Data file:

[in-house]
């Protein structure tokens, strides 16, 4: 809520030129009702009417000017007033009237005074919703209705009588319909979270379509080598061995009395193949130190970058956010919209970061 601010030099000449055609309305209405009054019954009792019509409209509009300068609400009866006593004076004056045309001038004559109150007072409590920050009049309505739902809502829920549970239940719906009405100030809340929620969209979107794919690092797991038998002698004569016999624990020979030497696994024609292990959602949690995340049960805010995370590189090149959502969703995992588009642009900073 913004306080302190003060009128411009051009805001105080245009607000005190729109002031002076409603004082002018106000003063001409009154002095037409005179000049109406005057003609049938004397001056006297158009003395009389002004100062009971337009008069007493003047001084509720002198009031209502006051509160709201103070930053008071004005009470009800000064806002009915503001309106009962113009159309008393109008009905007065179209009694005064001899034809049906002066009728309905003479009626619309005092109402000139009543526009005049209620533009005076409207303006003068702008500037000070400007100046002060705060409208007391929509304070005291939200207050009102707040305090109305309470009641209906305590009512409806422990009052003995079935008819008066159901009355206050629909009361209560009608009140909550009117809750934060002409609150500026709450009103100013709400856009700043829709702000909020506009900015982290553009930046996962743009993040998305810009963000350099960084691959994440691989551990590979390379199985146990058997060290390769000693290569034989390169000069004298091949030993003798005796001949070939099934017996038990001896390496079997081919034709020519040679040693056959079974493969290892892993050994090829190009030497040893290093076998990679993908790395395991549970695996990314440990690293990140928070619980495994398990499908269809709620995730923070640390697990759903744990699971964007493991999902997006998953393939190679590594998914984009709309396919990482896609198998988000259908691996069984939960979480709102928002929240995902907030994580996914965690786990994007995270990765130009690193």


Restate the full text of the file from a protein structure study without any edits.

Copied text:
[in-house]
């Protein structure tokens, strides 16, 4: 809520030129009702009417000017007033009237005074919703209705009588319909979270379509080598061995009395193949130190970058956010919209970061 601010030099000449055609309305209405009054019954009792019509409209509009300068609400009866006593004076004056045309001038004559109150007072409590920050009049309505739902809502829920549970239940719906009405100030809340929620969209979107794919690092797991038998002698004569016999624990020979030497696994024609292990959602949690995340049960805010995370590189090149959502969703995992588009642009900073 913004306080302190003060009128411009051009805001105080245009607000005190729109002031002076409603004082002018106000003063001409009154002095037409005179000049109406005057003609049938004397001056006297158009003395009389002004100062009971337009008069007493003047001084509720002198009031209502006051509160709201103070930053008071004005009470009800000064806002009915503001309106009962113009159309008393109008009905007065179209009694005064001899034809049906002066009728309905003479009626619309005092109402000139009543526009005049209620533009005076409207303006003068702008500037000070400007100046002060705060409208007391929509304070005291939200207050009102707040305090109305309470009641209906305590009512409806422990009052003995079935008819008066159901009355206050629909009361209560009608009140909550009117809750934060002409609150500026709450009103100013709400856009700043829709702000909020506009900015982290553009930046996962743009993040998305810009963000350099960084691959994440691989551990590979390379199985146990058997060290390769000693290569034989390169000069004298091949030993003798005796001949070939099934017996038990001896390496079997081919034709020519040679040693056959079974493969290892892993050994090829190009030497040893290093076998990679993908790395395991549970695996990314440990690293990140928070619980495994398990499908269809709620995730923070640390697990759903744990699971964007493991999902997006998953393939190679590594998914984009709309396919990482896609198998988000259908691996069984939960979480709102928002929240995902907030994580996914965690786990994007995270990765130009690193």